I've been feeling pretty bummed since Steve Jobs announced, earlier this week, that Apple would be moving from PowerPC to Intel x86 CPUs. I'm not sure why I'm so upset, or even if I should be upset. Part of me is sad because I genuinely believe (even in the face of little or no empiricle evidence) in the superiority of RISC architectures, or, possibly, in the obvious (again, without empiricle evidence) inferiority of Intel architectures. The rest of me, however, knows that, so long as the box feels like a Mac, I really won't care if it runs on a PowerPC, M68K, Pentium XVIII, or a hamster in a wheel: the user (my) experience is all that really counts.
Now people are speculating wildly about how Apple will keep people from running OS X on non-Apple hardware. They're talking about motherboard dongles and DRM features in the CPU. Behind all this speculation is the barely concealed assumption of RIAA-like lawsuits. I think that all of this speculation is off the mark.
While Apple has been known to bring lawsuits against vendors seeking to clone Apple hardware, these suits were brought at a time when Apple's only real source of income came from hardware sales and Mac OS (then called simply "System") was given away for free. Times have changed: Apple began charging for system software back in the early nineties with System 7.1 and they now have several distinct income streams including software (including Mac OS X), online music sales, computer hardware and consumer electronics.
When Apple released Mac OS X, in fact, they only guaranteed that it would function with a small set of current and recent systems, reneging on earlier promises to support all G3-based systems. Despite this hardware support policy, however, Apple took little or no notice of efforts to allow use of OS X on older, unsupported, hardware. I don't see any reason to think that they would reverse this behavior with OS X on Intel.
The people who wanted to run OS X on the beige PowerMac G3s, or on pre-G3 PowerMacs, were mainly interested in saving money: they were not likely customers for new Apple products under any circumstance. Given the choice of enforcing the OS X licensing policy and slightly expanding the OS userbase, Apple chose to expand the userbase. Since Apple now charges for each copy of OS X, they were probably not actually losing money to the Old-worlders, so long as most of the ilicit OS X installs were actually paid for.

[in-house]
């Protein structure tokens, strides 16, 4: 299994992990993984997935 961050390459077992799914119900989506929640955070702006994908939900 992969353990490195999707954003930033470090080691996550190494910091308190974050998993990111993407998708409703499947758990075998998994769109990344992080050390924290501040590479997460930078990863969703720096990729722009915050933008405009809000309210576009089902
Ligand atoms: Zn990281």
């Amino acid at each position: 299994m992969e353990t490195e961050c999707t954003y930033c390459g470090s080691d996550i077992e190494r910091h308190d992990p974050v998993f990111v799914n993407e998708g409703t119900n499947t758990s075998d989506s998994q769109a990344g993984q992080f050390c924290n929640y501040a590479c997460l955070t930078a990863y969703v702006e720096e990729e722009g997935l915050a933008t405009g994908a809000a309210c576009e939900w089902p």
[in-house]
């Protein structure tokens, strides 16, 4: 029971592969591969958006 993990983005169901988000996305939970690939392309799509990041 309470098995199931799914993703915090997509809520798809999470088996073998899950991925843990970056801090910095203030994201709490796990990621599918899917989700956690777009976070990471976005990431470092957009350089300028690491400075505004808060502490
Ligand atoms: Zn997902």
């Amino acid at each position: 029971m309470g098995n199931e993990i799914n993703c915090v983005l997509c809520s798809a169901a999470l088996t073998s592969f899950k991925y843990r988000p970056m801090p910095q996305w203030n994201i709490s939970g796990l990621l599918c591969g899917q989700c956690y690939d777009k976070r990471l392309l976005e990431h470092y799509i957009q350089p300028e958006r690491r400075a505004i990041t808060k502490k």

The people who will want to run OS X Intel on non-Apple hardware are also the most price-sensitive segment of the market. Given the choice of ignoring technical license breaches and passively evangelizing to potential future customers, I think Apple will choose to invest in the future and let people run OS X Intel on anything they want (of course, Apple won't guarantee that OS X will operate with anything other than Genuine Apple (R) hardware, and they certainly won't provide any kind of support).
It should go without saying, of course, that any attempt to distribute pirated copies of Apple software will be met by an army of rabid intelectual property lawyers.
Every installed copy of OS X represents a potential customer for other Apple products and makes the platform more attractive to application vendors. Apple would like it if every person using Apple software were also purchasing new Apple hardware. Even today, however, when the only realistic way to run Apple software is to have Apple hardware, many users either buy second hand equipment or nurse aging equipment along with upgrades and patience. Apple doesn't seem to mind the active markets for upgrades and second hand hardware (though Steve did kill the clone markets shortly after regaining the helm of Apple Computer Corp.) so I see little reason to expect this laissez faire attitude to change. Until Apple actually supplants Microsoft as the operating system vendor on the planet, it will be in Apple's interest to get their products in front of every person they can, regardless of official policy.